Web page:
[refpolicy] [PATCH 1/1] Mount output should be writeable to puppet_tmp_t

Daniel J Walsh dwalsh at redhat.com
Tue Sep 27 09:58:45 CDT 2011

Hash: SHA1

On 09/27/2011 09:29 AM, Christopher J. PeBenito wrote:
> On 09/27/11 08:59, Daniel J Walsh wrote:
>> On 09/26/2011 03:36 PM, Matt Thode wrote:
>>> On Sep 26, 2011, at 1:31 PM, Christopher J. PeBenito wrote:
>>>> On 09/26/11 11:41, Daniel J Walsh wrote:
>>>>> On 09/26/2011 11:11 AM, Dominick Grift wrote:
>>>>>> On Mon, 2011-09-26 at 11:01 -0400, Daniel J Walsh wrote:
>>>>>>> On 09/26/2011 10:22 AM, Sven Vermeulen wrote:
>>>>>>>> On Mon, Sep 26, 2011 at 09:12:59AM -0400, Daniel J
>>>>>>>> Walsh wrote:
>>>>>>>>> We usually go from permissive to unconfined when we
>>>>>>>>> try to spin off to beta.  But making puppet
>>>>>>>>> confined is probably a waste of time anyways, since
>>>>>>>>> it pretty much needs to be able to do anything.
>>>>>>>> I disagree. Even powerful domains should be confined.
>>>>>>>> I'd personally like to go even further and make sure
>>>>>>>> that the policy is flexible enough to deal with
>>>>>>>> limited use - for instance, if I use puppet only for
>>>>>>>> ensuring mounts, then it should not be able to reload
>>>>>>>> selinux policies (or transition to domains that can).
>>>>>>>> Although we are definitely not there yet, I believe
>>>>>>>> that we should at least first see how confining
>>>>>>>> puppet goes.
>>>>>>>> Once a more complete policy is found, we can see if
>>>>>>>> this can be segregated nicely.
>>>>>>>> Furthermore, the puppet policy itself has most of
>>>>>>>> its "power" through domain transitions, not through
>>>>>>>> elevated privileges on the puppet_t domain itself.
>>>>>>>> Although remote command execution is still
>>>>>>>> exploitable through this, making puppet SELinux-aware
>>>>>>>> might help to reduce attacks there as well.
>>>>>>> My point being that it is very difficult to make a
>>>>>>> policy for the masses that will work with a domain that
>>>>>>> can place files anywhere and even needs to be able to
>>>>>>> turn on and off SELinux. Setting booleans,
>>>>>>> file_context, policy modules, are all things that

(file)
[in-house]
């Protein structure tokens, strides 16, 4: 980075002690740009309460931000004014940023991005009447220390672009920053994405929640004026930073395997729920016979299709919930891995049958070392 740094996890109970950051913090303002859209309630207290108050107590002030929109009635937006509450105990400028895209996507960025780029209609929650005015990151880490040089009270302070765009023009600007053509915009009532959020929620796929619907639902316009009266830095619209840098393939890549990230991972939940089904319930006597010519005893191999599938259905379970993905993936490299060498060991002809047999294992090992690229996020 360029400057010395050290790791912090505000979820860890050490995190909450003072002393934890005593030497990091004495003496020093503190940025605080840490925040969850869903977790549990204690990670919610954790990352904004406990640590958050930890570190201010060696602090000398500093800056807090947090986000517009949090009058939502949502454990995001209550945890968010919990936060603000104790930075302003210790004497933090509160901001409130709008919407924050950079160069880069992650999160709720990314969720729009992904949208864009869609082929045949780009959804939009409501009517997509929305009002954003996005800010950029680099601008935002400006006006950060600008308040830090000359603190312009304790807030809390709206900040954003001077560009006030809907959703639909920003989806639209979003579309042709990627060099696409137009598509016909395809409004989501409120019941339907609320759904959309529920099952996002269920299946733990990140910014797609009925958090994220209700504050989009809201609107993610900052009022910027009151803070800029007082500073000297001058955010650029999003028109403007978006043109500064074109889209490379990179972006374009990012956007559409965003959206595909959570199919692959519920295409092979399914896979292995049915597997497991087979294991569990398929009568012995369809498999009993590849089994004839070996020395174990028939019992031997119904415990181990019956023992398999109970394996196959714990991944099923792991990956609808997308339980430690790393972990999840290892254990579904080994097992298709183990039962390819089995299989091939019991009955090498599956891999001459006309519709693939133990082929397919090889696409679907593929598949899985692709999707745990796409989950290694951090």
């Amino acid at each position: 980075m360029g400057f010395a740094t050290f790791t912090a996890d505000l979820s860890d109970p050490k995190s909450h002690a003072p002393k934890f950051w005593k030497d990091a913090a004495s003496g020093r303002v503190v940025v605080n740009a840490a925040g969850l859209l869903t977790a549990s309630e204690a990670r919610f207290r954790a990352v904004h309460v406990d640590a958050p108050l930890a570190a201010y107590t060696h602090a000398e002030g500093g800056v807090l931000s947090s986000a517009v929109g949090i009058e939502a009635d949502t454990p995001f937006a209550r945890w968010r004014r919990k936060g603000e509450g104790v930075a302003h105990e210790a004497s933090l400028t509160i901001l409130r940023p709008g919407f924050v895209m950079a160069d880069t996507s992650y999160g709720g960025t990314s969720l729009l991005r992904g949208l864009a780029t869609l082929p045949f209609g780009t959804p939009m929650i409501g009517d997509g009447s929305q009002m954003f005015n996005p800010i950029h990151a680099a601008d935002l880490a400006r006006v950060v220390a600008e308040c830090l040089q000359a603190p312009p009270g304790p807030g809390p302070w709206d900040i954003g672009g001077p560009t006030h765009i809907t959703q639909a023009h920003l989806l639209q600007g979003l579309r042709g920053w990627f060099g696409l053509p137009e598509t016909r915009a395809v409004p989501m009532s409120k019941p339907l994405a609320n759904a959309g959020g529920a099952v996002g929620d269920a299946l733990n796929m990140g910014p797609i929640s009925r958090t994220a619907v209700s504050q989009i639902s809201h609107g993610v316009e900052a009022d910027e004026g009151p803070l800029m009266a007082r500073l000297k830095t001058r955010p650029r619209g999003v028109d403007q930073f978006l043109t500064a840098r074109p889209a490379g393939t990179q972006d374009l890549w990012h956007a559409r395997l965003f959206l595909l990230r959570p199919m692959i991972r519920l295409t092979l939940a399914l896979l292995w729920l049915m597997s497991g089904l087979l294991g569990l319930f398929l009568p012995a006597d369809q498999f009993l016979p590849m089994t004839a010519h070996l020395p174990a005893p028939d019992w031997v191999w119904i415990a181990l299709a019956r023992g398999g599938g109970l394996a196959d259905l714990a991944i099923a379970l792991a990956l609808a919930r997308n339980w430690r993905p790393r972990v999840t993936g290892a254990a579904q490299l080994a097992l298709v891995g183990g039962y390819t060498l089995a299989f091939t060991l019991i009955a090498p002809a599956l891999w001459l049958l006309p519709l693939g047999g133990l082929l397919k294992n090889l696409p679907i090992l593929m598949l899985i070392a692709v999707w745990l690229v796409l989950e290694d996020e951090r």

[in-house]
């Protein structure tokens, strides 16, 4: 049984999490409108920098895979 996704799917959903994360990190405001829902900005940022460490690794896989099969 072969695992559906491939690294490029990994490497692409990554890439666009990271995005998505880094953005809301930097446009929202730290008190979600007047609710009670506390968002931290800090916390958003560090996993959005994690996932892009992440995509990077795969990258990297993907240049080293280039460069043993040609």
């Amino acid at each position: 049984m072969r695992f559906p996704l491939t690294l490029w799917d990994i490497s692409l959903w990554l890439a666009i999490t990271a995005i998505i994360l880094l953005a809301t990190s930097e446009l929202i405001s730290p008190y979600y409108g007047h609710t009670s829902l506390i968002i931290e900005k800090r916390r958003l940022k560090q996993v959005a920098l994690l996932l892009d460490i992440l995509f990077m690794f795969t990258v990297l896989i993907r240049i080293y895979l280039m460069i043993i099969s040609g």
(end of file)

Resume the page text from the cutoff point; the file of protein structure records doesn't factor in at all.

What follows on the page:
>>>>>>> puppet does within the Fedora infrastructure.
>>>>>> We arent (at least i am not) saying these domain cannot
>>>>>> be unconfined eventually. I am just saying it should be 
>>>>>> optional.
>>>>>> That means that during rawhide we make these unconfined 
>>>>>> domain, permissive domains and use the reports to perfect
>>>>>> the policy for any scenario. then when rawhide gets
>>>>>> branched we make it unconfined again so that "the
>>>>>> masses¨ get an unconfined puppet. But if one decides to
>>>>>> remove the unconfined domains , puppet will still work
>>>>>> (atleast better than currently) because we kept
>>>>>> perfecting policy during the rawhide.
>>>>> We are in violent agreement.
>>>> I think we should take a best effort approach to situations
>>>> like this.  Based on my (albeit limited) perspective of
>>>> puppet usage, its for managing system config.  So its primary
>>>> features are managing config files and transitioning out to
>>>> tighter domains, eg mount_t, etc) when possible, especially
>>>> since its typically network facing.  I'm comfortable with the
>>>> policy supporting this level of access.  Once you start
>>>> (ab)using puppet to directly manage binaries, manage SELinux
>>>> policy, relabel files, etc. you get to unconfined land, since
>>>> you're imbuing puppet with a huge amount of trust and power.
>>> Well, the way puppet should manage anything selinux related
>>> should be though packages I think.  For instance, I have puppet
>>> set up to install selinux-nginx on gentoo.  Then if I place a
>>> file via puppet it gets relabeled automatically via the file
>>> context.
> I assume either it is installed correctly with setfscreatecon() or
> you run restorecon on it?
>> What about boolean settings, what about policy modifications?
> I'd be fine with puppet directly altering booleans via libselinux
> calls.  Policy modifications should go through semodule/semanage.
>> The main point is admins are going to need to administrate their 
>> systems with puppet, and they are going to do what needs to get
>> done. Usually this is going to move towards and unconfined
>> domain, especially for general purpose OS.  One problem with
>> adding lots of transitions and allows to a puppet domain, is that
>> it makes making a truly confined an controlled puppet_t very
>> difficult.  For example if all I want to do is allow puppet_t to
>> manage my apache content, and we add lots of transitions to
>> things line mount_t we can not get a limited prived puppet_t.
> I don't understand how your example demonstrates a problem with
> this approach.  To me, it seems like we agree.  People who want a
> nice confined system aren't going to have unconfined anyway, so the
> non-unconfined case need to have a reasonable use case.  For the
> more general case, people will have the unconfined module, and
> puppet will be unconfined.
I guess I am arguing not to add functionality to much functionality to
puppet, so we have a tightly secured puppet, and then allow people who
care about confining it to extend it.  Otherwise we will end up with a
puppet policy that is somewhere in the middle, which does neither
group any good.

For example, if you allow puppet to transition to useradd_t, mount_t,
and the ability to write to security_t, then I can not write a more
confined policy for my puppet from the reference policy.

I guess I would opt for Minimal puppet_t enough to let the service run
and listen on the puppet port.  Maybe allow it to read system files.

And an unconfined_domain(puppet_t), for those of us who have no idea
what puppet will do.

Version: GnuPG v1.4.11 (GNU/Linux)
Comment: Using GnuPG with Mozilla - http://enigmail.mozdev.org/


More information about the refpolicy mailing list